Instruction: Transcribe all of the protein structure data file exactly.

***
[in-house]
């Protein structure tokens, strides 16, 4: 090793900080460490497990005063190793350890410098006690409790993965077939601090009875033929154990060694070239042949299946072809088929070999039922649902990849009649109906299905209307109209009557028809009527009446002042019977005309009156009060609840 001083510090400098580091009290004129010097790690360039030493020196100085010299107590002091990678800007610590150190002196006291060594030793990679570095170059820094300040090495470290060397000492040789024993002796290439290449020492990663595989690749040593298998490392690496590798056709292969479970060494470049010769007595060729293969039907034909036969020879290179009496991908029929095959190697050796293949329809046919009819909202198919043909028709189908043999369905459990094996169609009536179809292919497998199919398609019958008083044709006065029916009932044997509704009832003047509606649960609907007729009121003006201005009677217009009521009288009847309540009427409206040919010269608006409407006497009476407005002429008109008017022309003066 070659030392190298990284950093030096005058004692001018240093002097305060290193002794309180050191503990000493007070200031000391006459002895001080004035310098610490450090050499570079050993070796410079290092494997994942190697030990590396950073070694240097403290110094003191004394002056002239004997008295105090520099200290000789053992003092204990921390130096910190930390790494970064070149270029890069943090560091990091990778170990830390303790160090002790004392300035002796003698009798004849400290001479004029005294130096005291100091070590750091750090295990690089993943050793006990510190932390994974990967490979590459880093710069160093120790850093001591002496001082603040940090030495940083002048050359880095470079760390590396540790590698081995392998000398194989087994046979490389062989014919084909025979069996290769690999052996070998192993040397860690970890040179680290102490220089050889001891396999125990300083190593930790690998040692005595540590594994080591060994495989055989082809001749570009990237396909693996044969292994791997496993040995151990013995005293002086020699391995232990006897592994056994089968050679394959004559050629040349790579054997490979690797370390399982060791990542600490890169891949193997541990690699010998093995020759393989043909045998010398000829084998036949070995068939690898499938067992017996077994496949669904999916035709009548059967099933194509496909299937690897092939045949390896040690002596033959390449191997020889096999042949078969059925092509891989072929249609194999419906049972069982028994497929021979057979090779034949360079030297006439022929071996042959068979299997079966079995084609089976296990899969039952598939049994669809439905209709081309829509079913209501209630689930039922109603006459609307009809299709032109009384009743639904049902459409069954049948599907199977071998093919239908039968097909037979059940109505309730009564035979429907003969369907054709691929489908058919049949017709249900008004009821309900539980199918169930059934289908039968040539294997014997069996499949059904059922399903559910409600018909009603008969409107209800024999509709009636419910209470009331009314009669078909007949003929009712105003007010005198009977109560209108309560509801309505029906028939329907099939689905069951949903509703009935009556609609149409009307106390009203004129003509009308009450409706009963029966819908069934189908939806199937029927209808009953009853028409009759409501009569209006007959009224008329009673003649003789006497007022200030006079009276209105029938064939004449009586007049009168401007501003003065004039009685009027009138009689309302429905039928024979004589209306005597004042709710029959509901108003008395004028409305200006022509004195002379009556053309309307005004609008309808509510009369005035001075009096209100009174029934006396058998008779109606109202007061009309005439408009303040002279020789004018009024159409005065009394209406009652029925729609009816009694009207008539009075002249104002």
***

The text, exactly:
[in-house]
């Protein structure tokens, strides 16, 4: 090793900080460490497990005063190793350890410098006690409790993965077939601090009875033929154990060694070239042949299946072809088929070999039922649902990849009649109906299905209307109209009557028809009527009446002042019977005309009156009060609840 001083510090400098580091009290004129010097790690360039030493020196100085010299107590002091990678800007610590150190002196006291060594030793990679570095170059820094300040090495470290060397000492040789024993002796290439290449020492990663595989690749040593298998490392690496590798056709292969479970060494470049010769007595060729293969039907034909036969020879290179009496991908029929095959190697050796293949329809046919009819909202198919043909028709189908043999369905459990094996169609009536179809292919497998199919398609019958008083044709006065029916009932044997509704009832003047509606649960609907007729009121003006201005009677217009009521009288009847309540009427409206040919010269608006409407006497009476407005002429008109008017022309003066 070659030392190298990284950093030096005058004692001018240093002097305060290193002794309180050191503990000493007070200031000391006459002895001080004035310098610490450090050499570079050993070796410079290092494997994942190697030990590396950073070694240097403290110094003191004394002056002239004997008295105090520099200290000789053992003092204990921390130096910190930390790494970064070149270029890069943090560091990091990778170990830390303790160090002790004392300035002796003698009798004849400290001479004029005294130096005291100091070590750091750090295990690089993943050793006990510190932390994974990967490979590459880093710069160093120790850093001591002496001082603040940090030495940083002048050359880095470079760390590396540790590698081995392998000398194989087994046979490389062989014919084909025979069996290769690999052996070998192993040397860690970890040179680290102490220089050889001891396999125990300083190593930790690998040692005595540590594994080591060994495989055989082809001749570009990237396909693996044969292994791997496993040995151990013995005293002086020699391995232990006897592994056994089968050679394959004559050629040349790579054997490979690797370390399982060791990542600490890169891949193997541990690699010998093995020759393989043909045998010398000829084998036949070995068939690898499938067992017996077994496949669904999916035709009548059967099933194509496909299937690897092939045949390896040690002596033959390449191997020889096999042949078969059925092509891989072929249609194999419906049972069982028994497929021979057979090779034949360079030297006439022929071996042959068979299997079966079995084609089976296990899969039952598939049994669809439905209709081309829509079913209501209630689930039922109603006459609307009809299709032109009384009743639904049902459409069954049948599907199977071998093919239908039968097909037979059940109505309730009564035979429907003969369907054709691929489908058919049949017709249900008004009821309900539980199918169930059934289908039968040539294997014997069996499949059904059922399903559910409600018909009603008969409107209800024999509709009636419910209470009331009314009669078909007949003929009712105003007010005198009977109560209108309560509801309505029906028939329907099939689905069951949903509703009935009556609609149409009307106390009203004129003509009308009450409706009963029966819908069934189908939806199937029927209808009953009853028409009759409501009569209006007959009224008329009673003649003789006497007022200030006079009276209105029938064939004449009586007049009168401007501003003065004039009685009027009138009689309302429905039928024979004589209306005597004042709710029959509901108003008395004028409305200006022509004195002379009556053309309307005004609008309808509510009369005035001075009096209100009174029934006396058998008779109606109202007061009309005439408009303040002279020789004018009024159409005065009394209406009652029925729609009816009694009207008539009075002249104002």